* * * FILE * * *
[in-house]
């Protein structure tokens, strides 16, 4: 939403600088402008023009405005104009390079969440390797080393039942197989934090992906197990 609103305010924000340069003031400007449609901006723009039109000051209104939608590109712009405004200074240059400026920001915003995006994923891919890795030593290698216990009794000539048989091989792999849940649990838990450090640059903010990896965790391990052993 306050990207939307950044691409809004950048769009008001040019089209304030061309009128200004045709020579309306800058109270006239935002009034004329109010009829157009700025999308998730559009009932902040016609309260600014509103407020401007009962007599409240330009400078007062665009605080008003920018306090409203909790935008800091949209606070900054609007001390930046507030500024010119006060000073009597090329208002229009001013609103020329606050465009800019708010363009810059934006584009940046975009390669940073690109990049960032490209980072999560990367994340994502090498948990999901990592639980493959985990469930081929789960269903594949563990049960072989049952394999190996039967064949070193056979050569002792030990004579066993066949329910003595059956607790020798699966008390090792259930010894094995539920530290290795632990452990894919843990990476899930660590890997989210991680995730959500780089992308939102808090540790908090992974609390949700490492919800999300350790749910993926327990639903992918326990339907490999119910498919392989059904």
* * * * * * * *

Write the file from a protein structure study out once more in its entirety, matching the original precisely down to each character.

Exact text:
[in-house]
């Protein structure tokens, strides 16, 4: 939403600088402008023009405005104009390079969440390797080393039942197989934090992906197990 609103305010924000340069003031400007449609901006723009039109000051209104939608590109712009405004200074240059400026920001915003995006994923891919890795030593290698216990009794000539048989091989792999849940649990838990450090640059903010990896965790391990052993 306050990207939307950044691409809004950048769009008001040019089209304030061309009128200004045709020579309306800058109270006239935002009034004329109010009829157009700025999308998730559009009932902040016609309260600014509103407020401007009962007599409240330009400078007062665009605080008003920018306090409203909790935008800091949209606070900054609007001390930046507030500024010119006060000073009597090329208002229009001013609103020329606050465009800019708010363009810059934006584009940046975009390669940073690109990049960032490209980072999560990367994340994502090498948990999901990592639980493959985990469930081929789960269903594949563990049960072989049952394999190996039967064949070193056979050569002792030990004579066993066949329910003595059956607790020798699966008390090792259930010894094995539920530290290795632990452990894919843990990476899930660590890997989210991680995730959500780089992308939102808090540790908090992974609390949700490492919800999300350790749910993926327990639903992918326990339907490999119910498919392989059904």